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Vishnu




Ten Avatars or Vishnu's Dashavatara

  1. Matsya, the fish.
  2. Kurma, the turtle.
  3. Varaha, the boar.
  4. Narasimha, the Man-Lion (Nara = man, simha = lion).
  5. Vamana, the Dwarf Brahmin (priest).
  6. Parashurama, Rama with the axe, who appeared in the Treta Yuga.
  7. Rama, Sri Ramachandra, the prince and king of Ayodhya.
  8. Krishna (meaning 'dark coloured' or 'all attractive' or the Existence of Bliss), appeared in the Dwapara Yuga along with his brother Balarama. Balarama is included as the eighth Dasavatara which list Krishna as the source of all avatars, svayam bhagavan (this viewpoint is specific to Bhagavata, Gaudiya, Vallabhacarya and Nimbarka sampradayas).
  9. Buddha, the thinker. (See Gautama Buddha in Hinduism)
  10. Kalki ("Eternity", or "time", or "The Destroyer of foulness"), who is expected to appear at the end of Kali Yuga, the time period in which we currently exist.

Other stories of Vishnu

Vishnu as Mohini tricks the Asuras

After the curse of Durvasa, Lakshmi disappeared, and the only way to get her out, was by churning Ksheerasagara, the ocean of milk (read cosmic space) using a mountain for a spindle and the great snake Vasuki was used as the rope. Since the mountain had to be balanced in the ocean, Vishnu took the form of a turtle in His Kurma avatar. And among the various treasures that came out, one of them was Amrit, divine nectar.

Both the Devas and the Asuras wanted Amrit. However, the Devas didn't want to share Amrit with the Asuras who were their fierce foes. So, they turned to Vishnu for help. Vishnu took the form of Mohini, a ravishingly beautiful damsel, and proposed to serve Amrit to everyone. She made everyone sit and started by serving Amrit to the Devas, while making seductive eyes to the Asuras who were totally immersed into Her beauty. By the time the Asuras had realised what had happened, the Devas got all the Amrit, and they drove away the Asuras. Only Rahu and Ketu, two Asuras, managed to get the nectar as they saw through this plan.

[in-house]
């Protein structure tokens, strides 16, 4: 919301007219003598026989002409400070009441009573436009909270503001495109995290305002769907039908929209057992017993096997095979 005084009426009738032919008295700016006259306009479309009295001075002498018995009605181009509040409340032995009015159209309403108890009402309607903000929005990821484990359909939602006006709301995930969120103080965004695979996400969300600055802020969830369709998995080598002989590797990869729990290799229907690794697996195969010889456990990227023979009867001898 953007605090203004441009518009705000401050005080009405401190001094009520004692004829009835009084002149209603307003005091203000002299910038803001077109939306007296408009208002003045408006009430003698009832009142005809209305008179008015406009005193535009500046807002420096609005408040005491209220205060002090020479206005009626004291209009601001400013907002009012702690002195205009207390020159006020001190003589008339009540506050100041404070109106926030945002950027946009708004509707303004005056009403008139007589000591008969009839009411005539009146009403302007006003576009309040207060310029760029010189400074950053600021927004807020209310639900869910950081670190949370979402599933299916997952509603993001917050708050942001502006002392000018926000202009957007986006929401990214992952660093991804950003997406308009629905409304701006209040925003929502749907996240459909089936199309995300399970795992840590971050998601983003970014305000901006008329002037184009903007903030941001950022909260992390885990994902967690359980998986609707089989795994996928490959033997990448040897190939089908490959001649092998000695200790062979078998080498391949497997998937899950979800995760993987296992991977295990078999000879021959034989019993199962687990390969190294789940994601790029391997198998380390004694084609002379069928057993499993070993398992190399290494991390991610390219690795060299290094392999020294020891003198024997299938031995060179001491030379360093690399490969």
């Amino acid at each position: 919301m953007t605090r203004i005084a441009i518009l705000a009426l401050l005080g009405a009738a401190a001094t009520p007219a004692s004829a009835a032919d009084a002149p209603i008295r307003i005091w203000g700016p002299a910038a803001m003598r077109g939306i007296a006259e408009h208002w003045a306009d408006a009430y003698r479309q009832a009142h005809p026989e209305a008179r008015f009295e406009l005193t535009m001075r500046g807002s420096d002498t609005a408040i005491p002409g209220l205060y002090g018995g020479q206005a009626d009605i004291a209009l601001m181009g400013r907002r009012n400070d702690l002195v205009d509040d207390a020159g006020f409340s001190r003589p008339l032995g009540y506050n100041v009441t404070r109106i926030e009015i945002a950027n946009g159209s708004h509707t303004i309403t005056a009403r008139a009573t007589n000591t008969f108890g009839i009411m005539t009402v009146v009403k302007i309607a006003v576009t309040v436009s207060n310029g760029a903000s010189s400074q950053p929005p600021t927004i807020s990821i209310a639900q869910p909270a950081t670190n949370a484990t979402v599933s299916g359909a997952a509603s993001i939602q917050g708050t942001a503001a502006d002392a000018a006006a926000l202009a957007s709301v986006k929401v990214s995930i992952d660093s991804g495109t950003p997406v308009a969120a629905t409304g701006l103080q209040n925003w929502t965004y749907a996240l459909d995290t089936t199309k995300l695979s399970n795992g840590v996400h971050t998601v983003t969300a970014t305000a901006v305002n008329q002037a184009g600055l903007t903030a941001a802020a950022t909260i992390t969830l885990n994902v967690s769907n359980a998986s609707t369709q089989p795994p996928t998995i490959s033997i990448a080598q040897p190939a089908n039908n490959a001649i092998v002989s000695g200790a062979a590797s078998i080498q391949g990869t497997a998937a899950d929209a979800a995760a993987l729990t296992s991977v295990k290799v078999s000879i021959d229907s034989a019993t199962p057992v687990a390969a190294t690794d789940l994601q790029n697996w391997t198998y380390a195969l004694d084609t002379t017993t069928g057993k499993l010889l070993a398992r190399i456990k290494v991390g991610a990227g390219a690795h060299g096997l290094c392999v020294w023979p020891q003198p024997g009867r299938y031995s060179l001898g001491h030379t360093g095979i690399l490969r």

Explanation of the story above
Although it might appear that Vishnu is cheating the Asuras, don't think so. In Hinduism, a balance is maintained everywhere. While the Devas have Amrit, the nectar of immortality, the Asuras have the Sanjivani Vidya, the knowledge of bringing back the dead. Also, if you read any stories in Hinduism, you will notice that it starts with an Asura asking for a boon, normally from the impartial Brahma or Shiva, and then they seek immortality, which cannot be given. So, then they ask for a very peculiar clause, such that only a week old child can kill them, or a horse headed being can kill them, etc. which will reduce the probability to almost zero, thus almost immortality. But then, Vishnu or another lesser god will teach the demon a lesson after the demon goes about his demonic ways. The moral is that, good and evil are always there - and these stories are meant to teach more important principles of life, such as Karma and other greater philosophical concepts.
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